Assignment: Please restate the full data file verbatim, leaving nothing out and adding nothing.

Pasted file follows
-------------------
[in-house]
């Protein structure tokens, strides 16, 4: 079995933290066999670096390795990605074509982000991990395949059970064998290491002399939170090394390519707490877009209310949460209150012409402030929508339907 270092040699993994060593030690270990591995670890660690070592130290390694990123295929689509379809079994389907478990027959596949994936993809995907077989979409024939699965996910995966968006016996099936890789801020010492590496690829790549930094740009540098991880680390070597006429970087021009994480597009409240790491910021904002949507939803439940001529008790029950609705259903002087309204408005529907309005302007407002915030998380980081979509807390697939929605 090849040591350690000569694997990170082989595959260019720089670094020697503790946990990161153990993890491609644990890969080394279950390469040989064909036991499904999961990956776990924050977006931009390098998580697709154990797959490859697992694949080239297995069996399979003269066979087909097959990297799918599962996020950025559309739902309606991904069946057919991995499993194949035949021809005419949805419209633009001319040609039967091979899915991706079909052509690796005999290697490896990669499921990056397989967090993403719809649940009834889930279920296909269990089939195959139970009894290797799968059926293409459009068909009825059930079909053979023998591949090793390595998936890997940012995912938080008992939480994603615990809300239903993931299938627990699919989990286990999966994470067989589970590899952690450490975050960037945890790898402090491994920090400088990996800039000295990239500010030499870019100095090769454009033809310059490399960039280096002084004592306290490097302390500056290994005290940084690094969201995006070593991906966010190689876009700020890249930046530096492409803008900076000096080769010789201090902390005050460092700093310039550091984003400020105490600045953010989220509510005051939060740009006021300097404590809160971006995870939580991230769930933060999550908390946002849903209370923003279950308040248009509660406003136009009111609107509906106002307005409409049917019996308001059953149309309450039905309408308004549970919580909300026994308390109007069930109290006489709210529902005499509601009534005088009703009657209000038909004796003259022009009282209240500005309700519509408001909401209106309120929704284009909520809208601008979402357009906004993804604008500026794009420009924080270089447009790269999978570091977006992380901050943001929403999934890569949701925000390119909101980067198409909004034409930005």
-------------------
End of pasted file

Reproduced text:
[in-house]
């Protein structure tokens, strides 16, 4: 079995933290066999670096390795990605074509982000991990395949059970064998290491002399939170090394390519707490877009209310949460209150012409402030929508339907 270092040699993994060593030690270990591995670890660690070592130290390694990123295929689509379809079994389907478990027959596949994936993809995907077989979409024939699965996910995966968006016996099936890789801020010492590496690829790549930094740009540098991880680390070597006429970087021009994480597009409240790491910021904002949507939803439940001529008790029950609705259903002087309204408005529907309005302007407002915030998380980081979509807390697939929605 090849040591350690000569694997990170082989595959260019720089670094020697503790946990990161153990993890491609644990890969080394279950390469040989064909036991499904999961990956776990924050977006931009390098998580697709154990797959490859697992694949080239297995069996399979003269066979087909097959990297799918599962996020950025559309739902309606991904069946057919991995499993194949035949021809005419949805419209633009001319040609039967091979899915991706079909052509690796005999290697490896990669499921990056397989967090993403719809649940009834889930279920296909269990089939195959139970009894290797799968059926293409459009068909009825059930079909053979023998591949090793390595998936890997940012995912938080008992939480994603615990809300239903993931299938627990699919989990286990999966994470067989589970590899952690450490975050960037945890790898402090491994920090400088990996800039000295990239500010030499870019100095090769454009033809310059490399960039280096002084004592306290490097302390500056290994005290940084690094969201995006070593991906966010190689876009700020890249930046530096492409803008900076000096080769010789201090902390005050460092700093310039550091984003400020105490600045953010989220509510005051939060740009006021300097404590809160971006995870939580991230769930933060999550908390946002849903209370923003279950308040248009509660406003136009009111609107509906106002307005409409049917019996308001059953149309309450039905309408308004549970919580909300026994308390109007069930109290006489709210529902005499509601009534005088009703009657209000038909004796003259022009009282209240500005309700519509408001909401209106309120929704284009909520809208601008979402357009906004993804604008500026794009420009924080270089447009790269999978570091977006992380901050943001929403999934890569949701925000390119909101980067198409909004034409930005």